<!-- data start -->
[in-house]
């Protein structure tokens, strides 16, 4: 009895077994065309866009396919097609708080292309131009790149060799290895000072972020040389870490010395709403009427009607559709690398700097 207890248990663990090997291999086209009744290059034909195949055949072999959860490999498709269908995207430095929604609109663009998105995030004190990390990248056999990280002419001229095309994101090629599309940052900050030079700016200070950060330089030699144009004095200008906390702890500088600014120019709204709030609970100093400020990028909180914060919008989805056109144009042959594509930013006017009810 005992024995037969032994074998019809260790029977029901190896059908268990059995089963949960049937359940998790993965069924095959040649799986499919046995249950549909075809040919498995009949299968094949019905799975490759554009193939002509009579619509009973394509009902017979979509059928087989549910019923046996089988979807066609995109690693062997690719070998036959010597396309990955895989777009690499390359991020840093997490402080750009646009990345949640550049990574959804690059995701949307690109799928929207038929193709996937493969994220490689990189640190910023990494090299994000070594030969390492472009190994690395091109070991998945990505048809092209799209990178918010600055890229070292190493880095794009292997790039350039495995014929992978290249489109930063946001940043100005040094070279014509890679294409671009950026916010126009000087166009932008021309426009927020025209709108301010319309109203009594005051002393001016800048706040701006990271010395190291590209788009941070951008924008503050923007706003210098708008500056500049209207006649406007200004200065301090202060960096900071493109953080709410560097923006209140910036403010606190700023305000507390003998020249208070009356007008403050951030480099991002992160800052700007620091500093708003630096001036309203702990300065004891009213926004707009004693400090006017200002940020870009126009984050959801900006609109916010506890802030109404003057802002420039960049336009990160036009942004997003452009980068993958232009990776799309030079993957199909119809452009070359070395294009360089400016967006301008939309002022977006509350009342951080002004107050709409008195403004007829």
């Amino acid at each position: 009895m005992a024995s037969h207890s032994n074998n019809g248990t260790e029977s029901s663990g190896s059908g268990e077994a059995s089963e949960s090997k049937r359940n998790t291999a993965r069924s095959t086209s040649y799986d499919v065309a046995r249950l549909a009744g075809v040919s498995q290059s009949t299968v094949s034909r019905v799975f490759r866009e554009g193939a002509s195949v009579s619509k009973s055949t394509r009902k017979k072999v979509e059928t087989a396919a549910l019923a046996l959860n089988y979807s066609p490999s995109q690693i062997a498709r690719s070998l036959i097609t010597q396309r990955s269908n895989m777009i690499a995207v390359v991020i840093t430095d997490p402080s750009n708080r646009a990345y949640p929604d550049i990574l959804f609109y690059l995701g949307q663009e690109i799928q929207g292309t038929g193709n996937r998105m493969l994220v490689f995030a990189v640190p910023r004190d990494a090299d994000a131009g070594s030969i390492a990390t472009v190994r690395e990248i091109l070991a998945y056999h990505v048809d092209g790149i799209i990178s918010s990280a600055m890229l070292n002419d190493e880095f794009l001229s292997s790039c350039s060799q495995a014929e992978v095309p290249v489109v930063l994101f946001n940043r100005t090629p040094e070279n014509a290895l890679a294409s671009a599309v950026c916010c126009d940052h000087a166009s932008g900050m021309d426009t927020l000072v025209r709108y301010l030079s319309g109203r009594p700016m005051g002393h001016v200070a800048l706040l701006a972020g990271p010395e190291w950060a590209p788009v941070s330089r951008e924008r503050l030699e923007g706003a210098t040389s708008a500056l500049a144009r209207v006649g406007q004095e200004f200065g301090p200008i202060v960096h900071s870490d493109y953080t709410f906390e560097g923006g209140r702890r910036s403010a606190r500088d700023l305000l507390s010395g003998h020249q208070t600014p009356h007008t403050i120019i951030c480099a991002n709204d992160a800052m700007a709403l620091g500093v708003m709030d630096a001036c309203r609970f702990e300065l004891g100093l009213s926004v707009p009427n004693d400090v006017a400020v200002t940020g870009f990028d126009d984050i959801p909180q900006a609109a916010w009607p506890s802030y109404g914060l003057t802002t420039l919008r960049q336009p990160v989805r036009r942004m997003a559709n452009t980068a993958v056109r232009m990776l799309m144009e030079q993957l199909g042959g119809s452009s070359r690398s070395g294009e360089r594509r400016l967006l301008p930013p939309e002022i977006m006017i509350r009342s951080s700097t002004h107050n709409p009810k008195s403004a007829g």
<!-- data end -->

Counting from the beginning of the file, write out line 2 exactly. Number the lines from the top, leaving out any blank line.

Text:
């Protein structure tokens, strides 16, 4: 009895077994065309866009396919097609708080292309131009790149060799290895000072972020040389870490010395709403009427009607559709690398700097 207890248990663990090997291999086209009744290059034909195949055949072999959860490999498709269908995207430095929604609109663009998105995030004190990390990248056999990280002419001229095309994101090629599309940052900050030079700016200070950060330089030699144009004095200008906390702890500088600014120019709204709030609970100093400020990028909180914060919008989805056109144009042959594509930013006017009810 005992024995037969032994074998019809260790029977029901190896059908268990059995089963949960049937359940998790993965069924095959040649799986499919046995249950549909075809040919498995009949299968094949019905799975490759554009193939002509009579619509009973394509009902017979979509059928087989549910019923046996089988979807066609995109690693062997690719070998036959010597396309990955895989777009690499390359991020840093997490402080750009646009990345949640550049990574959804690059995701949307690109799928929207038929193709996937493969994220490689990189640190910023990494090299994000070594030969390492472009190994690395091109070991998945990505048809092209799209990178918010600055890229070292190493880095794009292997790039350039495995014929992978290249489109930063946001940043100005040094070279014509890679294409671009950026916010126009000087166009932008021309426009927020025209709108301010319309109203009594005051002393001016800048706040701006990271010395190291590209788009941070951008924008503050923007706003210098708008500056500049209207006649406007200004200065301090202060960096900071493109953080709410560097923006209140910036403010606190700023305000507390003998020249208070009356007008403050951030480099991002992160800052700007620091500093708003630096001036309203702990300065004891009213926004707009004693400090006017200002940020870009126009984050959801900006609109916010506890802030109404003057802002420039960049336009990160036009942004997003452009980068993958232009990776799309030079993957199909119809452009070359070395294009360089400016967006301008939309002022977006509350009342951080002004107050709409008195403004007829």